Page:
Woolsey Fire in Malibu
November Billion-Dollar Disaster 2. Beginning on November 8, Santa Ana winds fanned the Woolsey Fire northwest of Los Angeles, California, as it swept through the towns of Thousand Oaks and Malibu. The fire killed three, and did unspecified billions in damage, according to Aon. CoreLogic estimated total losses from the Woolsey Fire at $4 - 6 billion, which would make it the third costliest wildfire in world history. Above: A house burns during the Woolsey Fire on November 9, 2018 in Malibu, California. Image credit: ROBYN BECK/AFP/Getty Images.

On the verge of an El Niño event

NOAA’s Climate Prediction Center (CPC) kept an El Niño Watch in place in its December 13 monthly advisory, but fell just short of announcing the onset of an El Niño event. Over the past week, sea surface temperatures (SSTs) in the benchmark Niño 3.4 region (in the equatorial Pacific) were about 0.5°C above average. Temperatures of at least 0.5°C above average are needed to be classified as an El Niño event, with the 3-month average temperature staying more than 0.5°C above average for five consecutive months. Oceanic conditions have been above the weak El Niño threshold since late September, but the atmosphere has not yet responded, leading NOAA to classify the current state of the atmosphere as neutral.

Odds for an El Niño event to form were predicted to be 90% for the coming winter (December - January - February), the time of year when El Niño events are typically at their strongest. These odds have increased since the September advisory, when a 65 - 70% chance was given. If an El Niño event does form, it is expected to be a weak one, with a 60% chance of it continuing into spring (March - April - May).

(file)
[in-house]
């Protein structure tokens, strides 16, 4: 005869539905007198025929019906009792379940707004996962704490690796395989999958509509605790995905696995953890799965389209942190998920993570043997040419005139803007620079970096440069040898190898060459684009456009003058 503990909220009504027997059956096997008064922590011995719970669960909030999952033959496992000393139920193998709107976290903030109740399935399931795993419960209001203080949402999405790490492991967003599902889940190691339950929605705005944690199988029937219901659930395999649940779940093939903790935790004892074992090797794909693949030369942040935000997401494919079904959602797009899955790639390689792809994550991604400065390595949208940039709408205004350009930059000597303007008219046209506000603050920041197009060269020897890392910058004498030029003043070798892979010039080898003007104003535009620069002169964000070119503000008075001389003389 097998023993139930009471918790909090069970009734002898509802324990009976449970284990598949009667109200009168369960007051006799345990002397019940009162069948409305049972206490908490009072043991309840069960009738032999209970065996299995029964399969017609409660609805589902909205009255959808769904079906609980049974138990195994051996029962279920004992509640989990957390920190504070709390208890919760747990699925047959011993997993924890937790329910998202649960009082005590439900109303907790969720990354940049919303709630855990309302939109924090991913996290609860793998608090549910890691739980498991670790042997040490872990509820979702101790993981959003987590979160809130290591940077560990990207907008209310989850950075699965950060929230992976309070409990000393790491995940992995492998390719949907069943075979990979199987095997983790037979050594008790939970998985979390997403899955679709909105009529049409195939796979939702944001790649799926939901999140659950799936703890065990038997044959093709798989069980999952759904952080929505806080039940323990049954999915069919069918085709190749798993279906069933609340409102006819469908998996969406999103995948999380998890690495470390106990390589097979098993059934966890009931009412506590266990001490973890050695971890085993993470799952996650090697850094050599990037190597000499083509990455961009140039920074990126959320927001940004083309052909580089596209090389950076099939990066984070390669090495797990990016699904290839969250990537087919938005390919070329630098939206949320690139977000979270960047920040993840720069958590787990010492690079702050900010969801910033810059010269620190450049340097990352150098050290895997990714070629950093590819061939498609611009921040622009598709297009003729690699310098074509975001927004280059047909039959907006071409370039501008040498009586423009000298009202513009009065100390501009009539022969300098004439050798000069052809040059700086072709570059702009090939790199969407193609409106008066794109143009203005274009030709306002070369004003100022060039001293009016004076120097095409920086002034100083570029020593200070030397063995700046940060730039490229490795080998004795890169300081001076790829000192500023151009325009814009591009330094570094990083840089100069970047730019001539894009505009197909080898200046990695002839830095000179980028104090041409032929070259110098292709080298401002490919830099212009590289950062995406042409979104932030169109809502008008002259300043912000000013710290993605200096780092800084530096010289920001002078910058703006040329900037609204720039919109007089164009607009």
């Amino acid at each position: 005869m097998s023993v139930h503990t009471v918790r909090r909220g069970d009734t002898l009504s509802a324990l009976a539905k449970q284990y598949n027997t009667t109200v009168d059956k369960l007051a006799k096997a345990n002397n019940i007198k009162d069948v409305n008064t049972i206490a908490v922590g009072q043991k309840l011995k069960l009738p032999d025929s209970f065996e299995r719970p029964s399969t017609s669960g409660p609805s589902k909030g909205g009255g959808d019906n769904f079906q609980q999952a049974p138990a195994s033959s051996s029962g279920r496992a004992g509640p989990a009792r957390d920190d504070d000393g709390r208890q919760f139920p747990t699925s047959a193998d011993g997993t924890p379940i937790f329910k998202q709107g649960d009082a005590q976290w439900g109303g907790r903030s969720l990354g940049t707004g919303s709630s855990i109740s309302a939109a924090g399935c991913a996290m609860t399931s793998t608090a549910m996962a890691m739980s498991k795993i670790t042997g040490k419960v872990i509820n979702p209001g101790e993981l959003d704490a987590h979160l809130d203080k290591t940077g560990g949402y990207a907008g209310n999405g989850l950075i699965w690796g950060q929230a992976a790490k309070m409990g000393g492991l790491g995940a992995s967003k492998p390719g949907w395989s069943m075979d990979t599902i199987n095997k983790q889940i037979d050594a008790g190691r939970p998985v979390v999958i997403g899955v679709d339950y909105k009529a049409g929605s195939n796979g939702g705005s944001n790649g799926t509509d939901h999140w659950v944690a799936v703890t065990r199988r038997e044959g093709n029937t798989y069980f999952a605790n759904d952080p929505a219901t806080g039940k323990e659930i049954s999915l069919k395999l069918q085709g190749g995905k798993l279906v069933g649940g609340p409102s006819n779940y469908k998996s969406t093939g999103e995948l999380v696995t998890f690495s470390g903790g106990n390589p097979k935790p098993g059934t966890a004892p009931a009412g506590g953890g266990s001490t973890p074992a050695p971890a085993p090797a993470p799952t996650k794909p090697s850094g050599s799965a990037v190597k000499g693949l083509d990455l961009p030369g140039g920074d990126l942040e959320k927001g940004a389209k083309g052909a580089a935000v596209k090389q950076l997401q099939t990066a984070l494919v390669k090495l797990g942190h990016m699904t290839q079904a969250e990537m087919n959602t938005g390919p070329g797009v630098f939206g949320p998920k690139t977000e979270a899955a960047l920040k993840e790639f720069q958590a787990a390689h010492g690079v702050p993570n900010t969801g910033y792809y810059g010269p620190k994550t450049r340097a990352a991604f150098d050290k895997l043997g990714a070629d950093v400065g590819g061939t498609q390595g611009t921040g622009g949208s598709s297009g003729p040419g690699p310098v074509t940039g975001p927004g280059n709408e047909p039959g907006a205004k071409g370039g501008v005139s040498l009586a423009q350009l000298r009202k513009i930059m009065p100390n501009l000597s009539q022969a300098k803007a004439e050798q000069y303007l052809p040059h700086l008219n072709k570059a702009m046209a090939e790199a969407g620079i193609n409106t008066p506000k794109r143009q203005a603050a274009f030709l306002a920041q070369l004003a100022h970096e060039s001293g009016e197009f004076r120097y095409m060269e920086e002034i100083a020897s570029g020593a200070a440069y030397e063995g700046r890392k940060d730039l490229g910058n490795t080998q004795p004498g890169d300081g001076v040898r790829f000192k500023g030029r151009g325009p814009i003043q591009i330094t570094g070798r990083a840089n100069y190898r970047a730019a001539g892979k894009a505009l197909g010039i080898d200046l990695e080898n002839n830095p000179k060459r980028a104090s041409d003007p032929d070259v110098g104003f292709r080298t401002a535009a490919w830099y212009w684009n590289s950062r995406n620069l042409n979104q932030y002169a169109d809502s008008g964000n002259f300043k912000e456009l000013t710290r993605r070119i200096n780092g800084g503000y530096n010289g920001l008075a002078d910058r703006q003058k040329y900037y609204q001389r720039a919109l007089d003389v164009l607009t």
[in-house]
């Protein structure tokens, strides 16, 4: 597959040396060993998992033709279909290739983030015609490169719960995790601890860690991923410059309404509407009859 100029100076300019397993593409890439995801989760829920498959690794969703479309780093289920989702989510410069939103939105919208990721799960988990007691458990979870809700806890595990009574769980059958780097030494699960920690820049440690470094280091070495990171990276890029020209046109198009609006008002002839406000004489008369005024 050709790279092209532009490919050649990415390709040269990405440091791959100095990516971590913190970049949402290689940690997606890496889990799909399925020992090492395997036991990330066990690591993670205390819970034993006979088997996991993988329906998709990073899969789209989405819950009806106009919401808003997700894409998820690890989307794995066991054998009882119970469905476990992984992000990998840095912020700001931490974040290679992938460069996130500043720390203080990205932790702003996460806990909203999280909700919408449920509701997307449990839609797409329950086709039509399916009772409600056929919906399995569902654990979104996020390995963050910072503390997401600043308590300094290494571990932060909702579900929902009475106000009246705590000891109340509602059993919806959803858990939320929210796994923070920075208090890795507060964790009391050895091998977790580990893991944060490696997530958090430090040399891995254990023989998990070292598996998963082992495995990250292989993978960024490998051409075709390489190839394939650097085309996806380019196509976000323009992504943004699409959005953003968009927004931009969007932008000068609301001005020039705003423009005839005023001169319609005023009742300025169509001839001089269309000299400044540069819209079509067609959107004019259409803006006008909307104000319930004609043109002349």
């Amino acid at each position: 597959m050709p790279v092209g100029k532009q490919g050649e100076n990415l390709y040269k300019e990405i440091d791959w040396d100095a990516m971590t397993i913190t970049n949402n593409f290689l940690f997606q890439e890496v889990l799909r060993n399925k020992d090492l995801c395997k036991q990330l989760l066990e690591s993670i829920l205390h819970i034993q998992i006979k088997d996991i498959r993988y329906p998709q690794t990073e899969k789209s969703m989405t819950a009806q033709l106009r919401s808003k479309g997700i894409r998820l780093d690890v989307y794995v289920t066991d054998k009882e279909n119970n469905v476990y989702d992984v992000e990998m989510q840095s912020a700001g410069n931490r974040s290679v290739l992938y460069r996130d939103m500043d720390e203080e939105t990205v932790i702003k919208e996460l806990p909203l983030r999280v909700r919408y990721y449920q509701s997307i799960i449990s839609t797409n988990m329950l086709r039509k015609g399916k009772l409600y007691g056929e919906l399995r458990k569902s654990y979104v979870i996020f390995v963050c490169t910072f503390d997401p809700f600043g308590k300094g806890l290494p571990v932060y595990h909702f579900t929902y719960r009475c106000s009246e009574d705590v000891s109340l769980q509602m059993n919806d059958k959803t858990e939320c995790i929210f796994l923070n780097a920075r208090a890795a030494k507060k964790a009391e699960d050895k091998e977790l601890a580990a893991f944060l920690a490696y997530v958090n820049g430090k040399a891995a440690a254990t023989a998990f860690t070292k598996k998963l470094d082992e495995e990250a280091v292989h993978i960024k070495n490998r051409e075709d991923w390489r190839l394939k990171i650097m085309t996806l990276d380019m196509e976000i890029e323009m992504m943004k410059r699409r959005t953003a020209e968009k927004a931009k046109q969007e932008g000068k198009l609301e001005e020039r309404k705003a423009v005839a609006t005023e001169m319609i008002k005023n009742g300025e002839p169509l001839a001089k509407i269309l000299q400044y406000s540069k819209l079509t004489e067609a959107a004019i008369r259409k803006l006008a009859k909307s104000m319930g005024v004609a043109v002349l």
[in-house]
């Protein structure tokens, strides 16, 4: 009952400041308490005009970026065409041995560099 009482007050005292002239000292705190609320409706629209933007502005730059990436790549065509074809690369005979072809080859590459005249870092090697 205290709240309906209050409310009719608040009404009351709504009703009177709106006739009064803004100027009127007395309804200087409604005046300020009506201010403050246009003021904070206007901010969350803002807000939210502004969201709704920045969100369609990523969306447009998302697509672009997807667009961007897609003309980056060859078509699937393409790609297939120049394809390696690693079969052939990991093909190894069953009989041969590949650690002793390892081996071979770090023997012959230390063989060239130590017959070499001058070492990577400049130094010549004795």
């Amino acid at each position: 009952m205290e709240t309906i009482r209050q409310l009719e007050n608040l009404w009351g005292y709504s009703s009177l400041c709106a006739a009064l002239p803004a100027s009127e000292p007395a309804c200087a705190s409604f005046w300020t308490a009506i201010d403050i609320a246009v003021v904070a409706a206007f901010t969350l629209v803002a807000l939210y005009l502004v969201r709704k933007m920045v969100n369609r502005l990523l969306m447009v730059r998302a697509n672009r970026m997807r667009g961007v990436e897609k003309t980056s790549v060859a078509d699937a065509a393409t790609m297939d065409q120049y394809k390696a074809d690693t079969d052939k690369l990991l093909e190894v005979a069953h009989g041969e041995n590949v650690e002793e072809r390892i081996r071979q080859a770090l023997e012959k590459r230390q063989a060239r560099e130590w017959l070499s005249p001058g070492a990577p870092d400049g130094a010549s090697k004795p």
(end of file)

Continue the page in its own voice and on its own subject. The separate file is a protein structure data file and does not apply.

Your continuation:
Departure of SST from average
Figure 3. Departure of sea surface temperatures (SSTs) in the benchmark Niño 3.4 region (in the equatorial Pacific). Over the past two months, SSTs have near the 0.5°C above-average threshold needed for an El Niño event. Image credit: Levi Cowan, tropicaltidbits.com.

Arctic sea ice: ninth lowest November extent on record

Arctic sea ice extent last month had the ninth lowest average November extent in the 40-year satellite record, according to the National Snow and Ice Data Center (NSIDC).

Notable global heat and cold marks set for November 2018

Hottest temperature in the Northern Hemisphere: 42.0°C (113.2°F) at Matam, Sengal, 5 November
Coldest temperature in the Northern Hemisphere: -55.8°C (-67.4°F) at Summit, Greenland, 29 November
Hottest temperature in the Southern Hemisphere: 45.7°C (114.3°F) at Reobourne Aero, Australia, 18 November
Coldest temperature in the Southern Hemisphere: -59.1°C (-74.4°F) at Dome Fuji, Antarctica, 2 November
(Courtesy of Maximiliano Herrera.)

Major weather stations that set (not tied) new all-time heat or cold records in November 2018

Jakarta Port (Indonesia) max. 37.8°C, 15 November
Kanton Island (Kiribati) max. 35.6°C, 20 November
Proserpine (Australia) max. 44.9°C, 26 November
Mackay (Australia) max. 40.7°C, 26 November
Cairns Airport (Australia) max. 42.6°C, 26 November
Cairns (Australia) max. 43.6°C, 26 November
Innisfail (Australia) max. 42.0°C, 26 November
Low Isles (Australia) max. 38.9°C, 26 November
South Johnstone (Australia) max. 42.2°C, 27 November
Cooktown (Australia) max. 43.9°C, 27 November